The Gas Tax Issue

Senator Clinton has not run a flawless race this year but as Denver gets nearer, each mistake grows more critical. If one stands out in yesterday's results, it was not just proposing but pressing for a cut in the gas tax this last week. The idea suffered from so many flaws it is hard to imagine the conversations that led her advisors to propose it, let alone run ads on the issue.

First, John McCain had the idea first. While her addition of a windfall profits tax on the oil companies made sense enough, that was not enough to differentiate her version. In a race where Obama has been dying for chances to link her with Republicans, adopting one of McCain's ideas should have been strike one.

Strike two, neither she nor McCain will be President this summer. Voters want to hear what she will do as President after January 20, 2009.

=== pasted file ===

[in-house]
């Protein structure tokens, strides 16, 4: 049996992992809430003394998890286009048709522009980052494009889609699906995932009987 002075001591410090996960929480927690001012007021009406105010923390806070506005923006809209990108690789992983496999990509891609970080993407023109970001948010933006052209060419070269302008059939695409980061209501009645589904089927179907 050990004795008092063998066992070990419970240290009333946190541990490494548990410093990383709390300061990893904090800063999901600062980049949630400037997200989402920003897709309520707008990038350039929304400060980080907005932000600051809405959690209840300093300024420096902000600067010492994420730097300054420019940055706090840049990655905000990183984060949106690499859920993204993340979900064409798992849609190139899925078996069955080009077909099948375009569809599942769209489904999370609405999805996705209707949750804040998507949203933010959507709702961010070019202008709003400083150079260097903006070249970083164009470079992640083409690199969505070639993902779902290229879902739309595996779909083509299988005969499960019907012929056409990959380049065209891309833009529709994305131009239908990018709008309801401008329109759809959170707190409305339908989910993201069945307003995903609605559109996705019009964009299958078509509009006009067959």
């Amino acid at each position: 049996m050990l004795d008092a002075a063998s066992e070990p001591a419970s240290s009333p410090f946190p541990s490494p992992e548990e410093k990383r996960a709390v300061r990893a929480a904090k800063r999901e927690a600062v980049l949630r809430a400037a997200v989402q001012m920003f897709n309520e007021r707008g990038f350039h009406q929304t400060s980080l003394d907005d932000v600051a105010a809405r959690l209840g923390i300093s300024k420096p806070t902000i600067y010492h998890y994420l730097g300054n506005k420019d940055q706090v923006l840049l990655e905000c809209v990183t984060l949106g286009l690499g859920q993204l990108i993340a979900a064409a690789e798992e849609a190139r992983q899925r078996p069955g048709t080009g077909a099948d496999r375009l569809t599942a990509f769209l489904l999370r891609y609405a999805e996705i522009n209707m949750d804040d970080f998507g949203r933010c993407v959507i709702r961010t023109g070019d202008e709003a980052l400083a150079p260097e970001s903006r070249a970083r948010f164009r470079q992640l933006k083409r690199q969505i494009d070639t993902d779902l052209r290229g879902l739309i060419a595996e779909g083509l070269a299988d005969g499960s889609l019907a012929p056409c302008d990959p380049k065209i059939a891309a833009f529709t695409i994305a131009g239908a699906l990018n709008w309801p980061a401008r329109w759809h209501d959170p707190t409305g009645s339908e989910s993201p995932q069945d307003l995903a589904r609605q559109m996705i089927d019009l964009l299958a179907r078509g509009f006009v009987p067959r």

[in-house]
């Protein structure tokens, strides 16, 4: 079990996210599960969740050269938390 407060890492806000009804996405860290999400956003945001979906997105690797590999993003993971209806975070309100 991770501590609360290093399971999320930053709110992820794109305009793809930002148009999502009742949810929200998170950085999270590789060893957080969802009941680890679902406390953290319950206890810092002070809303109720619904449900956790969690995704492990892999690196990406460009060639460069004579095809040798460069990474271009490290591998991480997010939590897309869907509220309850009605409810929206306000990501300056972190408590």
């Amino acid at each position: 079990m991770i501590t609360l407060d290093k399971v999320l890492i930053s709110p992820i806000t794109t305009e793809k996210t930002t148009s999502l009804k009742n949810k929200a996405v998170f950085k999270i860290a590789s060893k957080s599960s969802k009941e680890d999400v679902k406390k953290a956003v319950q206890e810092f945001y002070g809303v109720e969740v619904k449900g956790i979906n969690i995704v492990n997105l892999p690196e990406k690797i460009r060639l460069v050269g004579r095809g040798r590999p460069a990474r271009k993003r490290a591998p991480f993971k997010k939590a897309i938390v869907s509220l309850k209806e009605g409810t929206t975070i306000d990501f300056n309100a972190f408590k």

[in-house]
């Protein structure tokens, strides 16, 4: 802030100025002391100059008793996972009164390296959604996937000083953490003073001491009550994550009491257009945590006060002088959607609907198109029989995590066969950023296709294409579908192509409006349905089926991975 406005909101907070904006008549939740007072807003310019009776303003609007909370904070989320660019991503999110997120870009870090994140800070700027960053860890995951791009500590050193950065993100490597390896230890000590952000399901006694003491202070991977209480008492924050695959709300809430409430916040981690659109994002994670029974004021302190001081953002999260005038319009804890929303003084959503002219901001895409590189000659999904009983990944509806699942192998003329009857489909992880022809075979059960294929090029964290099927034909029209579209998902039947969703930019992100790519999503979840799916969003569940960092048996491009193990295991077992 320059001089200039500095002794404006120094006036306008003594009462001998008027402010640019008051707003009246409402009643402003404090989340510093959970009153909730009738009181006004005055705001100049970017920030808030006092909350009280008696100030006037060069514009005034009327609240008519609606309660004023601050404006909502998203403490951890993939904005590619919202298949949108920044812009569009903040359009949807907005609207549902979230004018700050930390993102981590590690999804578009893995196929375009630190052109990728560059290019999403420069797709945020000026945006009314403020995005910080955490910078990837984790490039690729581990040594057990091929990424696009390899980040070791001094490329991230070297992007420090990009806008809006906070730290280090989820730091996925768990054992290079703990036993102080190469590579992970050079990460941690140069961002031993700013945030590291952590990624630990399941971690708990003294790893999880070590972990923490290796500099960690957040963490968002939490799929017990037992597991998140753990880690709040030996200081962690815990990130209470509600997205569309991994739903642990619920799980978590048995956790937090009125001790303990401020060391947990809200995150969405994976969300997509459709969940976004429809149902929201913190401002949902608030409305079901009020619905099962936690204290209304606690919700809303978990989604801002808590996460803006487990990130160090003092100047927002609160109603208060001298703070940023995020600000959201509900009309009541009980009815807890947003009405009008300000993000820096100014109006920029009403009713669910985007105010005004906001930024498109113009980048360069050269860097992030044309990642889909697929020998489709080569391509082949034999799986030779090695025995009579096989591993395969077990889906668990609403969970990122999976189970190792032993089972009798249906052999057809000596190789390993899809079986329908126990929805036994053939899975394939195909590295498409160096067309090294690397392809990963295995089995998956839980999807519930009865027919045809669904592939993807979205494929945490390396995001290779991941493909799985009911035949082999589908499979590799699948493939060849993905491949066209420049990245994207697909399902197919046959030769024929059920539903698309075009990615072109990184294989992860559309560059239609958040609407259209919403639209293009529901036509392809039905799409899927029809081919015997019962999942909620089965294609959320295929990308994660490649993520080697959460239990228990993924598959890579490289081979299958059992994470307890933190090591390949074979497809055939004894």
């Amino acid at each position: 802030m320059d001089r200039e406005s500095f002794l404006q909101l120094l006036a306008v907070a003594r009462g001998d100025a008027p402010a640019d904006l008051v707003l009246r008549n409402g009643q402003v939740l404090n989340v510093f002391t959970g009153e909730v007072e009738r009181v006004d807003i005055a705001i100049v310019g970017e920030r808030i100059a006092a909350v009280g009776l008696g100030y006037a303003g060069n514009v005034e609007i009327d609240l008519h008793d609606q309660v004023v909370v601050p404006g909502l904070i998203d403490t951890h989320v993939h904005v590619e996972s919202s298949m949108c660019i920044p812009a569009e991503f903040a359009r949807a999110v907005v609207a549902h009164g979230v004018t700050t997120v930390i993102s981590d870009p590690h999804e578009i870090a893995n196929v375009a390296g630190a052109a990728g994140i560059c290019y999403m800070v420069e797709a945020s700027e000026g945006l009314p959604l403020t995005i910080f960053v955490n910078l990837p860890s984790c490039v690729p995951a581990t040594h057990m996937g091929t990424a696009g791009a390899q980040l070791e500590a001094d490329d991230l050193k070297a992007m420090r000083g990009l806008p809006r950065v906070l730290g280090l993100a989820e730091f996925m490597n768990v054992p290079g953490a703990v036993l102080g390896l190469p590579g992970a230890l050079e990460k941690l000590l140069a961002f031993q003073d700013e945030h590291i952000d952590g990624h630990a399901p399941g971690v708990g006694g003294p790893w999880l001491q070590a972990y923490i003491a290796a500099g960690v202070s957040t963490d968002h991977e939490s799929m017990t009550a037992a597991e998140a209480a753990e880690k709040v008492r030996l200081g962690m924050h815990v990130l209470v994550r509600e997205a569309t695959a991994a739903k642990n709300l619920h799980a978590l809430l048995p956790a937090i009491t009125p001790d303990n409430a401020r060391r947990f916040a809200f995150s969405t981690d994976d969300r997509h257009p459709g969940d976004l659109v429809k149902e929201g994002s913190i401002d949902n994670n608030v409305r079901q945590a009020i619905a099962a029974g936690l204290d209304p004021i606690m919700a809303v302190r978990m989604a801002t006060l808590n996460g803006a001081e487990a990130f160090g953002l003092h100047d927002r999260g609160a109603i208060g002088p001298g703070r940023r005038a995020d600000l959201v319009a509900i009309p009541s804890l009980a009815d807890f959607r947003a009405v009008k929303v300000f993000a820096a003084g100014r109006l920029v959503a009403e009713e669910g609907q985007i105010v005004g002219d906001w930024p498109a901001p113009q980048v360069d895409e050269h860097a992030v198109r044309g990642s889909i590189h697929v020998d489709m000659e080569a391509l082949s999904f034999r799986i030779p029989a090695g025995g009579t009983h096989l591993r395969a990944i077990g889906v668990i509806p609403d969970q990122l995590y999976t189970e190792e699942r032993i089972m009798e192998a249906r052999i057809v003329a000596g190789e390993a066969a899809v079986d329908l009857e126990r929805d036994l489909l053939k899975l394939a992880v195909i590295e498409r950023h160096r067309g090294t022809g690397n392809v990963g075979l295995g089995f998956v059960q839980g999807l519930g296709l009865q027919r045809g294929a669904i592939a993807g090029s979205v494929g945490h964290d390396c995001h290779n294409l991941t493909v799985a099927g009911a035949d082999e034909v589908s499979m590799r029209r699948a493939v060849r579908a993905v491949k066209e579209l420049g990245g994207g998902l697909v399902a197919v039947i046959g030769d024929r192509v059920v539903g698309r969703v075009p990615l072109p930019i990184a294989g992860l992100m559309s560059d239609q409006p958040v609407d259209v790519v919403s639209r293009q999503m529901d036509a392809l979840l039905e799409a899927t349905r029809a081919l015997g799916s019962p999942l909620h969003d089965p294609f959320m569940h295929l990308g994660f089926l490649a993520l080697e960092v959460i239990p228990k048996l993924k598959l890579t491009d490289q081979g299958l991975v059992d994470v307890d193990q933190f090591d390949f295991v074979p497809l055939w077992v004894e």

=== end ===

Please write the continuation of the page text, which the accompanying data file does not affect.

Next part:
Third, the idea was clearly bad policy, guaranteeing its universal panning by economists, energy analysts and pundits. No doubt her own policy staff probably argued that a tax cut will not relieve upward pressures on oil prices, will encourage more use of gas that may actually increase prices and undermines her strong message on global warming and energy security.

Strike four is that the controversy completely doused the firestorm around Senator Obama's former pastor, the Reverend Wright that was lifting her in the polls as recently as last Thursday.

Senator Obama will probably talk about this issue as long as he can. As for Senator Clinton, the episode should be a reminder that in a complex world, good policy is the truest signpost of good politics.